Qualifying agencies can “shop” two ways, either by coming in to the warehouse by appointment Monday through Thursday to select their items from the shelves or by ordering online and picking up the items gathered from the warehouse by staff and volunteers. Among the larger Albany clients are The Lord’s Pantry, Love Thy Neighbor and The Rescue Mission.
A new program adopted by the Food Bank this year has made a tremendous impact in Southwest Georgia. Since spring, the Mobile Pantry Program has distributed 600,000 pounds of food to families throughout the service area, with needy families receiving a 25-pound box of food staples.
“We stay until we give them all away,” said Kirkland of the boxes distributed during 4-8 Mobile Pantry stops each month.
Additional distribution is done through the Backpack Program, which sends nutritional food and snack items home for the weekend with children at risk of going hungry, and the Kids Café, which serves hot meals Monday through Thursday to children enrolled in the Jefferson Street Boys & Girls Club after school program.
The Food Bank is also stocked through food drives and programs such as Hunters for the Hungry and Venison for the Hungry, the latter a program of First Baptist Albany. Through these efforts the Food Bank obtains around 2,500 pounds of ground venison each year for about $4,000 in processing fees.
Hunters can drop off donated deer with processors at Country Jack’s in Lee County or Bob Miles in Terrell County. The Food Bank pays processing fees of about $1.50 a pound.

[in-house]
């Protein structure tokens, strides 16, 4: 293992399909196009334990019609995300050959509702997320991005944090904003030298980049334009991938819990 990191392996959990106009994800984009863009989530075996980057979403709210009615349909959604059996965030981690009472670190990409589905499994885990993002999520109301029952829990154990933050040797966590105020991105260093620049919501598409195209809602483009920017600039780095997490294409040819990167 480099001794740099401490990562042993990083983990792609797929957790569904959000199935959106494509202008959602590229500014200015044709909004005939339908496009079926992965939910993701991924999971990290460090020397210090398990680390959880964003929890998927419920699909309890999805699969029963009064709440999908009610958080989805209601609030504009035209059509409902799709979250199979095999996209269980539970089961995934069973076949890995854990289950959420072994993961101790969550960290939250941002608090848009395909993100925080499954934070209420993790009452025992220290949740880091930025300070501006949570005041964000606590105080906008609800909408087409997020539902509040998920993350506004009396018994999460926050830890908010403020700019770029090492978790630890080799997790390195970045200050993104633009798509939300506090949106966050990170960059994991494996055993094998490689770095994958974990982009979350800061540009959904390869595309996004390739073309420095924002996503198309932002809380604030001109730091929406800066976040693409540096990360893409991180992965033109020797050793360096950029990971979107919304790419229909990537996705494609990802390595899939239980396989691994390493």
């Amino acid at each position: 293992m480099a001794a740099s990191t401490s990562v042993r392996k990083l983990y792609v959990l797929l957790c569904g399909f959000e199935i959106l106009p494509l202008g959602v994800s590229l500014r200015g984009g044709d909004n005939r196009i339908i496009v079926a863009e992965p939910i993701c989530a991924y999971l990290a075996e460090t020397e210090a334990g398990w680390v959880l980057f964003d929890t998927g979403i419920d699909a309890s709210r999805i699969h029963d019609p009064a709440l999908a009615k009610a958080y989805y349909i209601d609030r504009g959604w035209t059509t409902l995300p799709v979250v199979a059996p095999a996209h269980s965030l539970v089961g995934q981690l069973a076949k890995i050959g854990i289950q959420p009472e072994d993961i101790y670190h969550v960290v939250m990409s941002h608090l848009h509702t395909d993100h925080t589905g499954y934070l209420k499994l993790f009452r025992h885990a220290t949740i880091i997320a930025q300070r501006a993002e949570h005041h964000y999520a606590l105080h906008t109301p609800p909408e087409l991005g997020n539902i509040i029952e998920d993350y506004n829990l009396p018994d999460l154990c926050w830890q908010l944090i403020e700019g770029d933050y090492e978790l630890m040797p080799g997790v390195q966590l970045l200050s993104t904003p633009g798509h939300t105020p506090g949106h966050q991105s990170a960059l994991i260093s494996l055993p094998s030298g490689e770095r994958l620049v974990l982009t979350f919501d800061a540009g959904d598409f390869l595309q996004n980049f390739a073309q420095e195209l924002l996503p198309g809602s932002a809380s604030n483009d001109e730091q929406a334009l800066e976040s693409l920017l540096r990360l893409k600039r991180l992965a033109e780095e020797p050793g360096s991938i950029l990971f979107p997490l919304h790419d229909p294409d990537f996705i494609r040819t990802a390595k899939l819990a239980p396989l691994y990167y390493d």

“What would be really nice is if people would drop off a deer and a check for $50 or $60 to cover the processing for us,” offered Kirkland.
Among the most unusual donations received by the Food Bank was a recent delivery of some 14,000 pounds of alligator leg quarters – with the foot attached. Surprisingly, agencies are taking the gator to distribute through their food pantries, said Kirkland.
In an ideal world, Kirkland dreams of having three additional full-time staff, owning their own warehouse facility – complete with commercial kitchen – and being able to update some antiquated technology that compromises some of the organization’s abilities.
In Albany and beyond, feeding the hungry gains attention and creates additional need during the holidays, as many agencies put forth extra efforts to ensure that even needy families can enjoy holiday meals.
“January, February, March and summers are tough times,” said Kirkland. “There are still hungry people out there, but the focus is lost in the community during those times. Hunger is 365 days a year, not just at Thanksgiving and Christmas.”
On a positive note, a successful direct mail campaign has resulted in more private donations this year, said Kirkland.
“We’re very grateful that the community has stepped in to support us.”
Food Bank of Southwest Georgia is one of eight Feeding America food banks located across the state. For more information or to make a donation or volunteer your time, contact the Food Bank of Southwest Georgia at 883-5959 or visit them www.foodbank-swga.org.
By K.K. Snyder